The disciples, being Jewish, would have also prayed regularly, but must have felt something was missing to have asked Jesus to teach them how to pray so handing down to us what we call the Lord’s Prayer. But there are many methods and approaches to prayer—some that suit certain personality types or situations better than others, but the best advice I’ve heard is to pray as you can, not as you can’t. Just pray from the heart, because God surely hears a heartfelt call for help like Peter’s cry Save me! or sincere burst of gratitude and praise, even if it is a simple Thank you! or Wow!
Tolstoy wrote a story on this very topic called The Three Hemits that also echoes today’s Gospel. Henri Nouwen summarized like this... “Three Russian monks lived on a faraway island. Nobody ever went there, but one day their bishop decided to make a pastoral visit. When he arrived, he discovered that the monks didn’t even know the Lord’s Prayer. So he spent all his time and energy teaching them the “Our Father” and then left, satisfied with his pastoral work. But when his ship had left the island and was back in the open sea, he suddenly noticed the three hermits walking on the water—in fact, they were running after the ship! When they reached it, they cried, “Dear Father, we have forgotten the prayer you taught us.” The bishop overwhelmed by what he was seeing and hearing, said, “But, dear brothers, how then do you pray?” They answered, “Well, we just say, ‘Dear God, there are three of us and there are three of you, have mercy on us!'” The bishop, awestruck by their sanctity and simplicity, said, “Go back to your land and be at peace.”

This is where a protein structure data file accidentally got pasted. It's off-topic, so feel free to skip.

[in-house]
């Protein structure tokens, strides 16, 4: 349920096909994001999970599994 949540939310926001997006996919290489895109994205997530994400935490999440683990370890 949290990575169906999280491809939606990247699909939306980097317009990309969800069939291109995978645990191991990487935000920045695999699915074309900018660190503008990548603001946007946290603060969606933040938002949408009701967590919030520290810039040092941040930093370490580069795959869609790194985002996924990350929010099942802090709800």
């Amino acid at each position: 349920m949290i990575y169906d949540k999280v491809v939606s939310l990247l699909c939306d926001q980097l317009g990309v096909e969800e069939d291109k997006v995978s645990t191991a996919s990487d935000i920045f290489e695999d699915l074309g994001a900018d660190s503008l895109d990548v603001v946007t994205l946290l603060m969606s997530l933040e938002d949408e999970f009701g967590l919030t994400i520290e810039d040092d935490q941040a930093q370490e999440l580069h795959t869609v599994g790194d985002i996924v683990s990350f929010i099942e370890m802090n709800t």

What we aim for is prayerfulness (which goes beyond mindfulness) to make room for God in our hearts, our minds and in whatever we do or face—to become people who can pray and be aware of God’s loving presence anywhere, anytime, so that we can draw wisdom and strength, comfort and joy from knowing we are never totally alone. Many people admit they pray for help, when they face or crises or feel out of their depth. Others talk about the ecstasy of mountaintop experiences, but actually we learn prayerfulness by practicing—perhaps using words we know, or some other approach, but praying as we can, not as we can’t.